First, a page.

High atop the bluff that offers visitors the Oh My Gosh view that’s one trademark of Katahdin Woods and Waters National Monument, artist Marsha Donahue worked at her easel, creating a painting of Maine’s tallest mountain.
This view, she said, has become among her favorites, and she has spent plenty of time painting here, at a scenic overlook on Mile 6 of the monument’s loop road.
But she knows when she displays this painting at her North Light Gallery in downtown Millinocket, visitors might have a difficult time interpreting what they see.
“That’s just not the Katahdin that they’re used to seeing,” Donahue said, explaining that most paintings of Mount Katahdin are created from the other side of the mountain, from within Baxter State Park. This view — from the national monument donated by the Quimby family and created by President Barack Obama in August, isn’t nearly as iconic … yet.
But Donahue and her fellow artists are working to change that, one beautiful painting at a time.
“When the artists come out, it’s kind of difficult for them to get used to the fact that they’re not looking at that same view,” she said. “You have this great, sweeping foreground. Today is perfect because you have clouds leaving shadows and you have other interesting pieces of the landscape that are articulated by the light and the clouds and the shadows.”
And this day was also perfect because U.S. Secretary of the Interior Ryan Zinke and his entourage were en route to the monument. Zinke was in Maine as part of a systematic review of national monuments formed by presidential executive orders; the overt threat is that some may lose that monument status.
Donahue, a longtime supporter of the movement to create a national park or monument on 87,000 acres purchased by Burt’s Bees founder Roxanne Quimby, said she had a message she hoped to deliver to Zinke when he arrived.
“I’d like him to see that we use it, for one thing, and that we care about it. Artists love it,” she said. “I also just want to let him know that I think there’s been more than adequate public input. I’ve been to a lot of meetings. I think there’s a big difference between being heard and being agreed with, and I think that’s where the schism is right now.’
A young pair of adventurers who weren’t in the monument to see Zinke — 20-year-old Pearson Cost of Brunswick and 26-year-old Melissa Mann of New York City — were saddened to hear that a loss of monument status was even being considered.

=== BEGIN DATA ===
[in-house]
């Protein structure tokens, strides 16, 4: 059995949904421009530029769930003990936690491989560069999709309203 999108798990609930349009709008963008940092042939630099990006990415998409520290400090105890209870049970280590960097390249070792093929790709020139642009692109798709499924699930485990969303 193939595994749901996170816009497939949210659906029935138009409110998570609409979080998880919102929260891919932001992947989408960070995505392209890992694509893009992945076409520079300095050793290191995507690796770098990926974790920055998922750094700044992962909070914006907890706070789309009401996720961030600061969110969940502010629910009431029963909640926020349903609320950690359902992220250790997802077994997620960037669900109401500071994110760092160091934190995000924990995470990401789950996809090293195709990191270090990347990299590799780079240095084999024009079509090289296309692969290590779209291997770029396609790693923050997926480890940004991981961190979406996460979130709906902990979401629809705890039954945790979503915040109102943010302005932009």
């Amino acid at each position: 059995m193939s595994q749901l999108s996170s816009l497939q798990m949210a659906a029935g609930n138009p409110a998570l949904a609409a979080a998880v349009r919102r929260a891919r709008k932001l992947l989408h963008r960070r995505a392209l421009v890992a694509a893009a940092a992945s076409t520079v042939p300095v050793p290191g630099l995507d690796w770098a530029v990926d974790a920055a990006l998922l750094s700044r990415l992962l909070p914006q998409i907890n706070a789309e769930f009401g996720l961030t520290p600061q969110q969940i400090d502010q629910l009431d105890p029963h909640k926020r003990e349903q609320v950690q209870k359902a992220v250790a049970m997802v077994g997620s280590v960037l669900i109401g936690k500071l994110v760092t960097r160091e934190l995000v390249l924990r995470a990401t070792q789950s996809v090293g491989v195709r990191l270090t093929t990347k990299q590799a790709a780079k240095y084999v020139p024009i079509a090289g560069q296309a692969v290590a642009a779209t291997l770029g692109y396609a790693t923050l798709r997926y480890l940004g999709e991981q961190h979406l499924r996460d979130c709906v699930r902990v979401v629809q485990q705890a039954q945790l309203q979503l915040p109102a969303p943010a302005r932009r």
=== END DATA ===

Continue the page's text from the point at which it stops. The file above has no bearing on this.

Cost and Mann traveled to northern Maine from Portland, eager to take their first steps in the monument for one reason: Because it is a monument.
“I’ve been wanting to go to the monument for awhile now, since it became a monument,” Cost said. “I’ve lived in Maine all my life, but this about the best view that I’ve ever seen. To preserve that is important to our state. I also think that it’s important that the whole country get to see this.”
And if Zinke were to say that monument status wasn’t warranted?
“That would be awful. I think it only takes a pair of eyes to know that this is special … I’ve had a distaste of the mentality that when you’ve seen a redwood, you’ve seen them all,” Mann said, describing those who dismiss certain elements of the natural world simply because they’ve seen something similar elsewhere. “There are people across the state, and across the country, who want to be able to appreciate this place. I think to take away that opportunity, especially after so much generosity has come from the [Quimby] family to help get this off the ground, to not take advantage of that, would be a mistake.”
Cost said he’d been to Katahdin before, but not visited the monument lands until Wednesday.
He’d been looking forward to the experience and he’s sure that as time passes, many others will follow suit.
“All the time I see tourists picking up postcards and looking at beautiful landscapes of Maine and saying how beautiful it is. And it’s pictures of this — pictures of Katahdin and Katahdin Lake,” Cost said. “But if they actually knew how much better it was to be here than looking at a postcard, maybe they would come. And maybe having this monument as a national monument gives them that little extra bump to get up here and actually see it first hand. Because this is not the same as seeing it on a postcard. It’s not the same experience.”
Still, Gov. Paul LePage has said the land consists of nothing more than mosquito-ridden forests that have been cut over. Some local residents are still opposed to the monument, and a few anti-monument signs greeted visitors on the Swift Brook Road.
The fact that the first “National Park No” sign was on the lawn of a house with plywood over its windows and appliances on its lawn may or may not have indicated that local opposition to the monument is drying up … or moving away.
Zinke, though, seemed duly impressed, setting up his staffers for a photo at the overlook, the new iconic view of Katahdin in the background.
That, you’d think would mean something in a few weeks or months, when Zinke gets down to the business of making his recommendation to President Donald Trump.
“I’m an optimist. And from what I hear, I think all sides love the land. Everyone appreciates public access. Everyone appreciates the economy and [knows] jobs matter,” Zinke said. “And who cannot say this is a beautiful site?”
Reserving his formal judgment for later, he did tip his hand in one way: He wants people to be able to enjoy the same experience he did on Wednesday..
“If this [view] is an indicator [of what I’ll see elsewhere] I’ll be pretty happy,” he said. “But I’m not going to make a decision until we go through it. But I’ve talked to the [Quimby] family. I’ve talked to all parties. But I’m comfortable, certainly, with it in public hands.”
John Holyoke can be reached at email@example.com or 990-8214. Follow him on Twitter: @JohnHolyoke